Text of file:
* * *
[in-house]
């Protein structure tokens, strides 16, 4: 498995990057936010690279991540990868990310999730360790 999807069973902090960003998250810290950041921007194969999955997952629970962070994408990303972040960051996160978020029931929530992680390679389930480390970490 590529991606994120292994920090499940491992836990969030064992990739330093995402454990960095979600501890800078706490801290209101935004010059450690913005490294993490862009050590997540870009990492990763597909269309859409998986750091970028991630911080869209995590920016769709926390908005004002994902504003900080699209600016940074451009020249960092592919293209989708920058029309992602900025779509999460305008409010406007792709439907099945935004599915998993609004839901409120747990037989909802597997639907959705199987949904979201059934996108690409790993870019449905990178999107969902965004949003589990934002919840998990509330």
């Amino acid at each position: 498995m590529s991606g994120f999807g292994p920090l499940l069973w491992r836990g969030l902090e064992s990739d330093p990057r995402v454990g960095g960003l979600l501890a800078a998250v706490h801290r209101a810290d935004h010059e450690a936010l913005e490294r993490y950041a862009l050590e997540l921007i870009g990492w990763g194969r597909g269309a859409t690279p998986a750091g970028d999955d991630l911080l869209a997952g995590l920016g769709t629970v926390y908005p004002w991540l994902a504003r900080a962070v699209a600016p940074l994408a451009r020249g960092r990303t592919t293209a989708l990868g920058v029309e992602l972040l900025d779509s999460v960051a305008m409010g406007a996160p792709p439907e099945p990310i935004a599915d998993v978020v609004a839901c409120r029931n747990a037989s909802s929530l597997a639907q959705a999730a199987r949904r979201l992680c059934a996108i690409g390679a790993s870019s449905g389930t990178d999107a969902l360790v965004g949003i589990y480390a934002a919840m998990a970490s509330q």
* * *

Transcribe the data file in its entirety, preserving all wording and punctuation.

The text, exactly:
[in-house]
């Protein structure tokens, strides 16, 4: 498995990057936010690279991540990868990310999730360790 999807069973902090960003998250810290950041921007194969999955997952629970962070994408990303972040960051996160978020029931929530992680390679389930480390970490 590529991606994120292994920090499940491992836990969030064992990739330093995402454990960095979600501890800078706490801290209101935004010059450690913005490294993490862009050590997540870009990492990763597909269309859409998986750091970028991630911080869209995590920016769709926390908005004002994902504003900080699209600016940074451009020249960092592919293209989708920058029309992602900025779509999460305008409010406007792709439907099945935004599915998993609004839901409120747990037989909802597997639907959705199987949904979201059934996108690409790993870019449905990178999107969902965004949003589990934002919840998990509330």
């Amino acid at each position: 498995m590529s991606g994120f999807g292994p920090l499940l069973w491992r836990g969030l902090e064992s990739d330093p990057r995402v454990g960095g960003l979600l501890a800078a998250v706490h801290r209101a810290d935004h010059e450690a936010l913005e490294r993490y950041a862009l050590e997540l921007i870009g990492w990763g194969r597909g269309a859409t690279p998986a750091g970028d999955d991630l911080l869209a997952g995590l920016g769709t629970v926390y908005p004002w991540l994902a504003r900080a962070v699209a600016p940074l994408a451009r020249g960092r990303t592919t293209a989708l990868g920058v029309e992602l972040l900025d779509s999460v960051a305008m409010g406007a996160p792709p439907e099945p990310i935004a599915d998993v978020v609004a839901c409120r029931n747990a037989s909802s929530l597997a639907q959705a999730a199987r949904r979201l992680c059934a996108i690409g390679a790993s870019s449905g389930t990178d999107a969902l360790v965004g949003i589990y480390a934002a919840m998990a970490s509330q």